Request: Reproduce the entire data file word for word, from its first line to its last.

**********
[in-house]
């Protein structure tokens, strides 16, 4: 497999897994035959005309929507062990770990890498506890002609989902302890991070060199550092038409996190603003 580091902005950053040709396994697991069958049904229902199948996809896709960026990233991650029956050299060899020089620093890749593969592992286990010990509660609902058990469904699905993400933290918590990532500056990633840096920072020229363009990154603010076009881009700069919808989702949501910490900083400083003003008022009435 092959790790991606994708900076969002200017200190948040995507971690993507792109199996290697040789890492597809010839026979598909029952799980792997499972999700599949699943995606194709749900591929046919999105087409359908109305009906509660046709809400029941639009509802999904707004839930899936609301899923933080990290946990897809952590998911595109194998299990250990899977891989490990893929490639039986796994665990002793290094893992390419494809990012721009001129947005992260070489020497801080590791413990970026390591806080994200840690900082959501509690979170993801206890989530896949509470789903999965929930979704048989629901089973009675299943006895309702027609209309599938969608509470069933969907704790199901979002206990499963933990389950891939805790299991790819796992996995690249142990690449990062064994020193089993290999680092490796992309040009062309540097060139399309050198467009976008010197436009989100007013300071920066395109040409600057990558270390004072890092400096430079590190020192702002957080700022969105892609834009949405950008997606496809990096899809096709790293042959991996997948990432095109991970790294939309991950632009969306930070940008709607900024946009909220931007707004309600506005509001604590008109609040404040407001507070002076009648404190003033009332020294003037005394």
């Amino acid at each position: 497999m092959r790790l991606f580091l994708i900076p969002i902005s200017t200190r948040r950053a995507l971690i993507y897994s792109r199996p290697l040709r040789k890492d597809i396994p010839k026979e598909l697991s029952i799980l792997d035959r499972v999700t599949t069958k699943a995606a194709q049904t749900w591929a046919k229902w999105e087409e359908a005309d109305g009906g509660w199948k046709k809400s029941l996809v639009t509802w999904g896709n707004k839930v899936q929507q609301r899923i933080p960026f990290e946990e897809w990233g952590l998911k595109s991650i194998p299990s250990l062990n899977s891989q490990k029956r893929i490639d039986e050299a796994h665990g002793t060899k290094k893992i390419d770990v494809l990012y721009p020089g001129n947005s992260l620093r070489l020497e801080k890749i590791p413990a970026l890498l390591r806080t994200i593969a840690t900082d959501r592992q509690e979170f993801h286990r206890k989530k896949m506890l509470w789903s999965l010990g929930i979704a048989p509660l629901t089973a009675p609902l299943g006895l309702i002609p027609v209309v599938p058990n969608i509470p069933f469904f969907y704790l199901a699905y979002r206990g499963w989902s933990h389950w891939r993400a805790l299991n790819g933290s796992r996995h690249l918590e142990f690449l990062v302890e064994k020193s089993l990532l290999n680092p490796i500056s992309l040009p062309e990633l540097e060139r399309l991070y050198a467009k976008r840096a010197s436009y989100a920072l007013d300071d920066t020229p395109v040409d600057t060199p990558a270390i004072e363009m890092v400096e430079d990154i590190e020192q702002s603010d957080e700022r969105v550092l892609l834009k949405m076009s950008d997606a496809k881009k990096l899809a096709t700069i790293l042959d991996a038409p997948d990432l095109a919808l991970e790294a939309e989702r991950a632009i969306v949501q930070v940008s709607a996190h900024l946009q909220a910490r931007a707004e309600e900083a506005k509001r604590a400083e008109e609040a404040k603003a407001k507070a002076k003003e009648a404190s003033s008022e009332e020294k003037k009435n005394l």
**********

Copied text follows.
[in-house]
């Protein structure tokens, strides 16, 4: 497999897994035959005309929507062990770990890498506890002609989902302890991070060199550092038409996190603003 580091902005950053040709396994697991069958049904229902199948996809896709960026990233991650029956050299060899020089620093890749593969592992286990010990509660609902058990469904699905993400933290918590990532500056990633840096920072020229363009990154603010076009881009700069919808989702949501910490900083400083003003008022009435 092959790790991606994708900076969002200017200190948040995507971690993507792109199996290697040789890492597809010839026979598909029952799980792997499972999700599949699943995606194709749900591929046919999105087409359908109305009906509660046709809400029941639009509802999904707004839930899936609301899923933080990290946990897809952590998911595109194998299990250990899977891989490990893929490639039986796994665990002793290094893992390419494809990012721009001129947005992260070489020497801080590791413990970026390591806080994200840690900082959501509690979170993801206890989530896949509470789903999965929930979704048989629901089973009675299943006895309702027609209309599938969608509470069933969907704790199901979002206990499963933990389950891939805790299991790819796992996995690249142990690449990062064994020193089993290999680092490796992309040009062309540097060139399309050198467009976008010197436009989100007013300071920066395109040409600057990558270390004072890092400096430079590190020192702002957080700022969105892609834009949405950008997606496809990096899809096709790293042959991996997948990432095109991970790294939309991950632009969306930070940008709607900024946009909220931007707004309600506005509001604590008109609040404040407001507070002076009648404190003033009332020294003037005394």
């Amino acid at each position: 497999m092959r790790l991606f580091l994708i900076p969002i902005s200017t200190r948040r950053a995507l971690i993507y897994s792109r199996p290697l040709r040789k890492d597809i396994p010839k026979e598909l697991s029952i799980l792997d035959r499972v999700t599949t069958k699943a995606a194709q049904t749900w591929a046919k229902w999105e087409e359908a005309d109305g009906g509660w199948k046709k809400s029941l996809v639009t509802w999904g896709n707004k839930v899936q929507q609301r899923i933080p960026f990290e946990e897809w990233g952590l998911k595109s991650i194998p299990s250990l062990n899977s891989q490990k029956r893929i490639d039986e050299a796994h665990g002793t060899k290094k893992i390419d770990v494809l990012y721009p020089g001129n947005s992260l620093r070489l020497e801080k890749i590791p413990a970026l890498l390591r806080t994200i593969a840690t900082d959501r592992q509690e979170f993801h286990r206890k989530k896949m506890l509470w789903s999965l010990g929930i979704a048989p509660l629901t089973a009675p609902l299943g006895l309702i002609p027609v209309v599938p058990n969608i509470p069933f469904f969907y704790l199901a699905y979002r206990g499963w989902s933990h389950w891939r993400a805790l299991n790819g933290s796992r996995h690249l918590e142990f690449l990062v302890e064994k020193s089993l990532l290999n680092p490796i500056s992309l040009p062309e990633l540097e060139r399309l991070y050198a467009k976008r840096a010197s436009y989100a920072l007013d300071d920066t020229p395109v040409d600057t060199p990558a270390i004072e363009m890092v400096e430079d990154i590190e020192q702002s603010d957080e700022r969105v550092l892609l834009k949405m076009s950008d997606a496809k881009k990096l899809a096709t700069i790293l042959d991996a038409p997948d990432l095109a919808l991970e790294a939309e989702r991950a632009i969306v949501q930070v940008s709607a996190h900024l946009q909220a910490r931007a707004e309600e900083a506005k509001r604590a400083e008109e609040a404040k603003a407001k507070a002076k003003e009648a404190s003033s008022e009332e020294k003037k009435n005394l």